In its current state, the CAP is unlikely to contribute to a green recovery from the pandemic, nor broader goals for sustainable development as the European Commission desires.

Rethinking the CAP

The details of the post-2020 CAP are now being wrangled among member states. But the proposals don’t address these major flaws, particularly because the main way in which payments are distributed remains unaltered in the new proposed CAP. These flaws could be addressed by, for example, removing area-based payments. But implementing these changes will take political will.

CAP income support should become needs-based, like other social welfare payments that are means-tested. That means recipients need to prove they need income support according to a particular criteria, considering all sources of income. Otherwise farmers should only be rewarded or compensated based on evidence of them providing public goods.

This would give farmers in regions with lots of pollution the support they need to reduce it. It would also give farmers in less fertile regions income for providing environmental services, such as protecting grasslands high in biodiversity. These changes would drastically improve the current model of payments being based on how much farmland a person owns.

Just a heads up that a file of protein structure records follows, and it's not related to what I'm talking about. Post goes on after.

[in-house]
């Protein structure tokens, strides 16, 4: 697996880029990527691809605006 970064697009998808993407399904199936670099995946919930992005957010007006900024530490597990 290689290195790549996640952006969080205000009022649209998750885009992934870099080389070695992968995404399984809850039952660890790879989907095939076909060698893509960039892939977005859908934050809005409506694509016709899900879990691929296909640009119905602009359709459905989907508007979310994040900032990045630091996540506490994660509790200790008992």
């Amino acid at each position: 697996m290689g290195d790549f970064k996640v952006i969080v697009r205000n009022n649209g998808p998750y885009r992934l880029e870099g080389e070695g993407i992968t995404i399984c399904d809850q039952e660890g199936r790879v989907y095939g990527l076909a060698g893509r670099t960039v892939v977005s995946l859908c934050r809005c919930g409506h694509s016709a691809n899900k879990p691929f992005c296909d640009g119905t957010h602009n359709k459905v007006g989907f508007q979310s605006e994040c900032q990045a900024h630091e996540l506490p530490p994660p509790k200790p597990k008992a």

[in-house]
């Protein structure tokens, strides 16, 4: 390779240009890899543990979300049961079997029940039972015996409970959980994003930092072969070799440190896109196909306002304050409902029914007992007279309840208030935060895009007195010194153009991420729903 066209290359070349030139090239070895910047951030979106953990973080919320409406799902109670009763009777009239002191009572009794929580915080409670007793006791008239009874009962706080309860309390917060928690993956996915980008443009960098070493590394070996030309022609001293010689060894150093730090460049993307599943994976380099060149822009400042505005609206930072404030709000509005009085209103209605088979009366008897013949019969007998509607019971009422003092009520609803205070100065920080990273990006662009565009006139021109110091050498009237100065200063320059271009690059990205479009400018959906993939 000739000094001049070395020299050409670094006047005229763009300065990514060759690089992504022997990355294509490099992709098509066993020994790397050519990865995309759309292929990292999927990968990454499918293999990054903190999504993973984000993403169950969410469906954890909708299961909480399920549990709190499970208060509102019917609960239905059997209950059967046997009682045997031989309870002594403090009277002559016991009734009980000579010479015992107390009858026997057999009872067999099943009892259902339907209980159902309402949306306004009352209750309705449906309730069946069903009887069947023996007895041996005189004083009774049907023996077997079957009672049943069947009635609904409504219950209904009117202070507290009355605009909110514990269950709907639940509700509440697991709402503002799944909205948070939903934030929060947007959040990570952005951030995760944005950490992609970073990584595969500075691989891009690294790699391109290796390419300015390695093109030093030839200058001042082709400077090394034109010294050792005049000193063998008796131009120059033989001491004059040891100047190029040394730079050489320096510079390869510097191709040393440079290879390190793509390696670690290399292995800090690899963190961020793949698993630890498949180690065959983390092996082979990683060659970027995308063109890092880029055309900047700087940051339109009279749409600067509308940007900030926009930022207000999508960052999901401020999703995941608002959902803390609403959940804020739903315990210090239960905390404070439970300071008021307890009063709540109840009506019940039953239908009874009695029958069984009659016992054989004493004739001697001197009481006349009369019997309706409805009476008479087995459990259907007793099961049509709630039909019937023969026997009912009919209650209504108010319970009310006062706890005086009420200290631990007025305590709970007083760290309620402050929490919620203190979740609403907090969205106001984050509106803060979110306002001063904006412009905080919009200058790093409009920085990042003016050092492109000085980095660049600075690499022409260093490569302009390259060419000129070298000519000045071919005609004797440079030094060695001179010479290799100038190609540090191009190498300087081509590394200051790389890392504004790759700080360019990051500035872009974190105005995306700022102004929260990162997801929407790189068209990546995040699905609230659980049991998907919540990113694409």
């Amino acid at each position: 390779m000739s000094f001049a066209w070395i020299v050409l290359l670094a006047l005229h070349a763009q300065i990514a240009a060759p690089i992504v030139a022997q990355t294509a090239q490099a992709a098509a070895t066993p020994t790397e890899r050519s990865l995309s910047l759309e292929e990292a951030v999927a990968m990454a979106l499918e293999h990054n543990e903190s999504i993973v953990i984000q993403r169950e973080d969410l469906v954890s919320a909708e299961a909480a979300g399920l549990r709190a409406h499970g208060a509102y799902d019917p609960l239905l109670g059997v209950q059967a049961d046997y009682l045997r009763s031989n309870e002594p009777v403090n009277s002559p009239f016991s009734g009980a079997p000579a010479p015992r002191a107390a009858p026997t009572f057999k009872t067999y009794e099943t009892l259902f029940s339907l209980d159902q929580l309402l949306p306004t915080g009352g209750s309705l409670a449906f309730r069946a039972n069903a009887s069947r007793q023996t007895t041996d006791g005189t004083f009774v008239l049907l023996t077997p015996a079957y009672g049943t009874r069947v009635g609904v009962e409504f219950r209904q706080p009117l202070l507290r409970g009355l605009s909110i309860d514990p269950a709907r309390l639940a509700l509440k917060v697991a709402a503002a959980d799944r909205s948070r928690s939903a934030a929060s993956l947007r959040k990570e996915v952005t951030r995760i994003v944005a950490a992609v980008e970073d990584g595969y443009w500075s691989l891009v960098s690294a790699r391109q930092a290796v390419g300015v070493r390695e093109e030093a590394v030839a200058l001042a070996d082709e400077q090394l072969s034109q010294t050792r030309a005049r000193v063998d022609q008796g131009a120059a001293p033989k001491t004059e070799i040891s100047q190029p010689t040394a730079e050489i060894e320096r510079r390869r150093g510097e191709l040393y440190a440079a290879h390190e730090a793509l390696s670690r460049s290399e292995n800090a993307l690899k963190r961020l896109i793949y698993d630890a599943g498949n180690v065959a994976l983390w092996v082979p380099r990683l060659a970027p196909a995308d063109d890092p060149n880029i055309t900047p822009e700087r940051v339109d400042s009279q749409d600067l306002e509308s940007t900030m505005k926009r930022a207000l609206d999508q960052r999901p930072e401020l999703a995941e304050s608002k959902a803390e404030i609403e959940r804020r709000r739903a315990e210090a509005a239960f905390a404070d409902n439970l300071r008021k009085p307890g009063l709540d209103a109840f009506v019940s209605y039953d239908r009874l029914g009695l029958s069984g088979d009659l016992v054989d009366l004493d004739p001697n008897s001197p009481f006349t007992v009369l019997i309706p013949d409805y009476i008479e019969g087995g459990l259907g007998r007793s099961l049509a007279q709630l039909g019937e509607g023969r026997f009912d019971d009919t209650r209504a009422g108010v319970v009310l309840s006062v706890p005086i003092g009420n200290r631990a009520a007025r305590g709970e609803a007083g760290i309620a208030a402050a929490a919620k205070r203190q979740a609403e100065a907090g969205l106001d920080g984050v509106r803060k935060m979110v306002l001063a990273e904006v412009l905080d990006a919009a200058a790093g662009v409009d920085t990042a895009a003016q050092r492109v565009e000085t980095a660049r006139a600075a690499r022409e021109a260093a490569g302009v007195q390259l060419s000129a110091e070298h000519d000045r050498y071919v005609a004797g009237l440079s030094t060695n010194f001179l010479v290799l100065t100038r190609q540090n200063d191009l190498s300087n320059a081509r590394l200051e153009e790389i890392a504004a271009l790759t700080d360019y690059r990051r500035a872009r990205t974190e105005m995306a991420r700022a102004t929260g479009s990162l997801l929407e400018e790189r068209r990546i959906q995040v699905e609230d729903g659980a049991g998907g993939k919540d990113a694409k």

How CAP subsidies actually benefit the environment must also be scrutinised. One easy way is to monitor, using satellites or crowd-sourced photographs, the extent of grassland habitats on farms, with subsidies reduced if these areas shrink or increased if the areas expand. These unplowed, sparsely grazed areas are very valuable to biodiversity, but they wouldn’t usually be protected without environmental payments.

A brown butterfly rests on a white flower in a meadow.
A redesigned CAP could reward farmers based on the area of biodiverse grassland they sustain. Thomas Marx/Shutterstock

Another option is for the CAP to finance pollution reduction – such as nitrogen in waterways or greenhouse gas emissions – and continuously measure it against a baseline.

Farmers are stewards of a large portion of the EU’s land area, and its cultural landscapes, wildlife and habitats too. The future security of Europe’s food supplies will depend on maintaining healthy soils and biodiversity.

But misspent agricultural subsidies are destroying the very environment upon which farming depends worldwide. The current CAP negotiations need to change how unevenly and unwisely this huge chunk of the EU budget is being spent to safeguard food security and the environment for future generations.

Murray Scown, Postdoctoral Researcher in Environment and Sustainability, Utrecht University; Kimberly Nicholas, Associate Professor of Sustainability Science, Lund University, and Mark Brady, Associate Professor in Agricultural and Environmental Economics, Swedish University of Agricultural Sciences